A prominent lawyer intends to take a court challenge against the censor’s impending ban of a movie blockbuster about the life of Elton John.
Hundreds of people have already protested online, after Cook Islands News reported this weekend that chief censor Dennis Tangirere intended to ban Rocketman. And one gay community member on the island, Roger Dunfee, is mobilising his friends in California and around the world to overturn the ban.
Te Tiare Association president Regina Potini issued a pointed reminder that the Cook Islands Constitution provides for freedom of speech and expression. “A prohibition of this film/work of art will impinge on this fundamental right guaranteed under the Cook Islands Constitution.”
Yesterday, lawyer Heinz Matysik announced he would challenge the ban, if it proceeded. “If the chief censor wants to roll this way, I will bring a full legal challenge and test the boundaries of our Constitution. I am serious.”
Members of Te Tiare Assocation and the LGBTQ community have spoken out to express their concern, but also with confidence that the sentiments behind the ban are not representative of wider Cook Islands opinion.
Others, though, have taken to social media in grief or anger.
“Today I question my patriotic pride,” writes Teherenui Koteka. “The fact I belong to a community who in this day and age so outrightly marginalises the LGBTQ community, a community I am proud to be a part of, further illustrates why our country continuously fails to move forward in the modern day world stage.”
“This honestly makes me sad,” says Ally Donnerly. “If my country can't accept a movie then how can they accept me?”
And Brenda says “As a trans woman from Mangaia with a great career in aviation, I find it sad that we are not an evolving nation. More worried about your image in the Pacific than your people.”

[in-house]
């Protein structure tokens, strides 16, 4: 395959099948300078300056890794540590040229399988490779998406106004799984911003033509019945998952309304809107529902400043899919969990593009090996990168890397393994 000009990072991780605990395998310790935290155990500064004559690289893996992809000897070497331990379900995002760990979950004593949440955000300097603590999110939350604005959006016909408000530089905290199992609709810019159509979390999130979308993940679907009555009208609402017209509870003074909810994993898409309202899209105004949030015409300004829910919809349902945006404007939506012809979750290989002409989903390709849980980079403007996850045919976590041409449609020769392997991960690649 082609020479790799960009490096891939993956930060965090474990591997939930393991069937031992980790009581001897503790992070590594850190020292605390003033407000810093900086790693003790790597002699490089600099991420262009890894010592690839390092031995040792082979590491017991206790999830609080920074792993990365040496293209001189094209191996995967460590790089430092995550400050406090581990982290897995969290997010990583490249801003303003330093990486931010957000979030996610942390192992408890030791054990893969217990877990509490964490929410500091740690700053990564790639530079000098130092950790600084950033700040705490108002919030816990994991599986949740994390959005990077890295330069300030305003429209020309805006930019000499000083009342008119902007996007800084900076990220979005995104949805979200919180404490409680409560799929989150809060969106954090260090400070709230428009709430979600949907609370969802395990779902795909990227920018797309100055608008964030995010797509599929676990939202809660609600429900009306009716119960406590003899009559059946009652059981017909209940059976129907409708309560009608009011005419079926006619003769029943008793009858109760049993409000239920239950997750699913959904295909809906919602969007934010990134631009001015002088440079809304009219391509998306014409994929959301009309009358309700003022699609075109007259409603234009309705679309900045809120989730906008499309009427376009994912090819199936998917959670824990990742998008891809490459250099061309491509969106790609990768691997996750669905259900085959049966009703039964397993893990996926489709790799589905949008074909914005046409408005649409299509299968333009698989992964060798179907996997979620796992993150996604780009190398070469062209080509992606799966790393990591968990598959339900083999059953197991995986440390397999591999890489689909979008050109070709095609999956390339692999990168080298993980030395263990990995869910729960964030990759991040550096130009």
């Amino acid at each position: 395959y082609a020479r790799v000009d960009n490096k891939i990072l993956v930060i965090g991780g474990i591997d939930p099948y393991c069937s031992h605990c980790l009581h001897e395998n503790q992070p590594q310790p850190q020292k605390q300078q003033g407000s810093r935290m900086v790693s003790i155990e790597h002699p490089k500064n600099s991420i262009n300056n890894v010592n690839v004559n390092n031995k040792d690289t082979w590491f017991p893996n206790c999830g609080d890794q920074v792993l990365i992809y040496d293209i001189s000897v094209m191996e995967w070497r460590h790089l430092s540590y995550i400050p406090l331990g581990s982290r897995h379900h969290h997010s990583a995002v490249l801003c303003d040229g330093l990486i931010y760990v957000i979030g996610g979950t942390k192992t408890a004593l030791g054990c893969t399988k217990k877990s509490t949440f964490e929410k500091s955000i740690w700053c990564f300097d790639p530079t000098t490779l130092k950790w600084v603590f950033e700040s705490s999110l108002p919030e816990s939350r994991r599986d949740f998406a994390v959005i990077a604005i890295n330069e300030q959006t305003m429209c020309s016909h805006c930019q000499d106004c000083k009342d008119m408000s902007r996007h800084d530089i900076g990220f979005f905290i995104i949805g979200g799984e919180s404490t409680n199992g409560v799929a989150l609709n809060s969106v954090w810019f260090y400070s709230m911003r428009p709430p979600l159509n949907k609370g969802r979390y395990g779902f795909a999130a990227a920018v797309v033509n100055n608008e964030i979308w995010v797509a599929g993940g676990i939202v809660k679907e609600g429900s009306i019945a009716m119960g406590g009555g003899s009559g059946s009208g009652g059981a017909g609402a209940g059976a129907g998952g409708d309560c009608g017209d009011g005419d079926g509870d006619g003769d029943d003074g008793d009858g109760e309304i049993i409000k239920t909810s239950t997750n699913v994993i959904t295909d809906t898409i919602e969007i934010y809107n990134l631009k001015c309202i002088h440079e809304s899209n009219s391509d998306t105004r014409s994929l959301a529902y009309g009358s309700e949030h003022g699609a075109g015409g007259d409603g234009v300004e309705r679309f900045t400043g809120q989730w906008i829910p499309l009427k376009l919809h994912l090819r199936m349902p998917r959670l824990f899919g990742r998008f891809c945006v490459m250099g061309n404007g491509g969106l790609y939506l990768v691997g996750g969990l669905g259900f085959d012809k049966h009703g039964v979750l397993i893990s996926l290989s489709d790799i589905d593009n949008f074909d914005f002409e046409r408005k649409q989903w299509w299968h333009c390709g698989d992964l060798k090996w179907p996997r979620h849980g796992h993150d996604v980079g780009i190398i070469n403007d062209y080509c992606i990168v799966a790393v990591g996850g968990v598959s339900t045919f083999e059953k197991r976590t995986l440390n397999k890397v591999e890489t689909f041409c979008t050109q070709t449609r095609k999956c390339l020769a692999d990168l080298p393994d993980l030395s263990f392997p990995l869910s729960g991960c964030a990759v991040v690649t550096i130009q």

The film, a biography of English pop singer Elton John containing intimate gay scenes, had been showing at Empire Cinema for around seven days, but is believed to have been pulled from screening last Friday.
Tangirere spoke to Cook Islands News before the film was pulled, saying her was planning to ban Rocketman because it contained scenes of homosexuality.
The conservative Islamic nation of Egypt had already banned the film, and Samoa followed suit, saying the film did not “go well with the cultural and Christian beliefs of Samoa”.
News of the Cook Islands ban has made overseas headlines, and momentum against the ban is building rapidly.
“This is the wrong message that the Cook Islands wants to be sending the rest of the world” says Roger Dunfee, who postponed a flight to California to mobilise opposition to the ban.
Dunfee, who watched the movie last week, says the ban could have a “detrimental effect” on Cook Islands tourism. “People are likely to just spend their money travelling somewhere else,” he says.
“There are kids now who see this as a complete disapproval of their lifestyle, of what they want to identify as, of who they really are,” he warns. “I know kids who have committed suicide because of these types of issues.”